She said it with such a deadpan that Scrib couldn’t tell if he should say sorry or congratulation. He took another drink instead.
Flavor looked at him. “So, tell me something about yourself.”
Scrib stared at her.
“Something you’ve never told anybody.”
“Uh, ok. Sometimes when I’m writing, it takes over. The words, it’s like they demand to be put down onto paper.”
“What do you write?”
Scrib looked down at his drink again. The last time he told someone about this he was exiled from his home. He glanced back at Flavor. He got the impression not much could disturb her.
“Sometimes gibberish. Sometimes things that happened a long time ago. Most of the time it’s things that will happen.”
Flavor stood up and went back into the food area. She returned with a long sheet of homemade paper.
Scrib slowly took out his pen. He closed his eyes and listened for the words.
[Open brain: 6+2=hit]
He felt his hand moving. After a few seconds he opened his eyes. He followed Flavor’s eyes down to the paper.
“You are the only one that can save this baby when her grandfather dies.”
Scrib slowly realizes that he is actually looking down at a device he is holding. He’s on his knees in the middle of his book hoard. He turns the device over in his hands.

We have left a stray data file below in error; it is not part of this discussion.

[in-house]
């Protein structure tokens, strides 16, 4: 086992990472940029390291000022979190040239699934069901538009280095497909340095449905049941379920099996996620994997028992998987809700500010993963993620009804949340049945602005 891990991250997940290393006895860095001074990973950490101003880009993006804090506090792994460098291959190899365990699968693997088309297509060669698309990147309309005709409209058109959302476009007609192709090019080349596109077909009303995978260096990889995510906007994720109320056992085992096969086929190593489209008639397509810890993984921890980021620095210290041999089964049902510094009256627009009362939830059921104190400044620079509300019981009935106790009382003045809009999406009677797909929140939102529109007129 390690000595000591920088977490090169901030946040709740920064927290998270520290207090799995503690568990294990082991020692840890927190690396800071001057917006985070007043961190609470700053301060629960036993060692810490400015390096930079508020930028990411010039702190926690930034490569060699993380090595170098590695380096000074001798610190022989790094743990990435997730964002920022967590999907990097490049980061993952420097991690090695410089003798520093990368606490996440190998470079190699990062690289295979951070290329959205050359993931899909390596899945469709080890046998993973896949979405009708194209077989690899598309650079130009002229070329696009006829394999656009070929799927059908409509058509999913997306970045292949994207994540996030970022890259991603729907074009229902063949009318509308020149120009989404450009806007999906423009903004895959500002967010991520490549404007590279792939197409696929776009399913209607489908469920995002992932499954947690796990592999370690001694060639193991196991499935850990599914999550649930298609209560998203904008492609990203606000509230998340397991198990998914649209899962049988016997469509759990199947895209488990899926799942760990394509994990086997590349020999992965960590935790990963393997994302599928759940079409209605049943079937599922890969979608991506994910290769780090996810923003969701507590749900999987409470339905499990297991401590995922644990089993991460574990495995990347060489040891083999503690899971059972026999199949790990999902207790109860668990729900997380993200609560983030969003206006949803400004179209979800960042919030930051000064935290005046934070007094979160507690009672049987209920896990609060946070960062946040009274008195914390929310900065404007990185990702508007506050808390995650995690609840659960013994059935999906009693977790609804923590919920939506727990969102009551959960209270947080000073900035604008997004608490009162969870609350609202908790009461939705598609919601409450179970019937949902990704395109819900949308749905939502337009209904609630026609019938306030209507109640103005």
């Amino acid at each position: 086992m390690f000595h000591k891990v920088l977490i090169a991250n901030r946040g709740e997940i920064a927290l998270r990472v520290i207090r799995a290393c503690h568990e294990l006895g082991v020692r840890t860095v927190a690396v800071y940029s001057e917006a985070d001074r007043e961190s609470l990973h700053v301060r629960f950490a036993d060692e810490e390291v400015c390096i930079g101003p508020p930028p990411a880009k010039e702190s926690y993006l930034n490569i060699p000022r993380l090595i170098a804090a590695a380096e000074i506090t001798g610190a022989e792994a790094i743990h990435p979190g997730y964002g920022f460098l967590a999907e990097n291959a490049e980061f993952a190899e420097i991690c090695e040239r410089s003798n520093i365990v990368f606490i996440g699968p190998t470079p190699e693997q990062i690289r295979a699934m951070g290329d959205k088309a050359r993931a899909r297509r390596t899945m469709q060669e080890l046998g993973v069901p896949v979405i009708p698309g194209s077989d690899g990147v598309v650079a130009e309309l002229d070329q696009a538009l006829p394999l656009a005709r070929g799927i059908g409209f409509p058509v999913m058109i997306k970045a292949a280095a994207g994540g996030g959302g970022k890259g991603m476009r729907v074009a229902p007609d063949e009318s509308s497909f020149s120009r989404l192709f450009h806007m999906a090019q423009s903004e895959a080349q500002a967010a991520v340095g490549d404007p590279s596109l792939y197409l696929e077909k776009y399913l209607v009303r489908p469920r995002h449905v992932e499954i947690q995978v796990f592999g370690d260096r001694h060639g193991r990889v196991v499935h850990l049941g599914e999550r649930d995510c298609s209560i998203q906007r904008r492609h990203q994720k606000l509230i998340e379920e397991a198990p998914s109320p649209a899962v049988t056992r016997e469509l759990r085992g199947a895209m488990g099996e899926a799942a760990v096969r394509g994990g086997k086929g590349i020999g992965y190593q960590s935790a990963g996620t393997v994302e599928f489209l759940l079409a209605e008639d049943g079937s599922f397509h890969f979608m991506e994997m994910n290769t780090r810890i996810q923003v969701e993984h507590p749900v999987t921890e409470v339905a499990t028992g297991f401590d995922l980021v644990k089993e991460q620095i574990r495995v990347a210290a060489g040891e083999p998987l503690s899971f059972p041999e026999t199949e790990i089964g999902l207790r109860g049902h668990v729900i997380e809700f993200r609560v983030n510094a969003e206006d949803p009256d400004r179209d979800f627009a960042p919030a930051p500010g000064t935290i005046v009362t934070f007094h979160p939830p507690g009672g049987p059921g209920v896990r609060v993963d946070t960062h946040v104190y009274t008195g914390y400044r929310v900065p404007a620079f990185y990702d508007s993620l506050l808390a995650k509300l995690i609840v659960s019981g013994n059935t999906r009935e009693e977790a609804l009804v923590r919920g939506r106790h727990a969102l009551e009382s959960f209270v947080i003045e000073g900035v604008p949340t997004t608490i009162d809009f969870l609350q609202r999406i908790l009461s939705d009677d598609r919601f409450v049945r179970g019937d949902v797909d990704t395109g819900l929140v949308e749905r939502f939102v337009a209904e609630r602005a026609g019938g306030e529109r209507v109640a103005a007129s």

“A pain wave transmitter.” This is Scrib’s voice, but the words aren’t his.
[Hoard 2+2=miss, +1 hunger]
The words tell him to find Nils to install it in Mr. Sunset’s makeshift cell.
He takes an old guidebook out of the hoard. He’s read it a hundred times. Nils had been asking for books like this since he moved to the city.
[Market 11+2-1=great hit]
There’s something else the words write down in his notebook, but Scrib forces himself not to think about it.
“Death waits in the forest.”
Posted in Uncategorized on April 10, 2012
No new Uni City chapter today. I’m still hard at “work” playing the game and making notes. I should have at least one character’s section up by Wednesday. I’ve gotten addicted to the Avengers game on Facebook, so everything is falling a bit behind.
To whet your appetites, here is a confession: I loosely based Scrib on this character I made a few years ago. I thought him up for my roommate, Kelly’s, birthday party. Aside from sharing a house, we also share a tendency for over ambitious party themes. This one was post-apocalypse themed. She created two factions which would fight at the party’s climax. Backstories were encouraged.
Unfortunately, I got a bit too drunk and forgot most of what happened (oh, college days), but I do remember the concept of my persona. He was the scribe of one of the factions and was a reluctant loner. He was born in a library where his parents taught him how to read. When they died, he travelled out to teach others how to read and to document the stories of the world.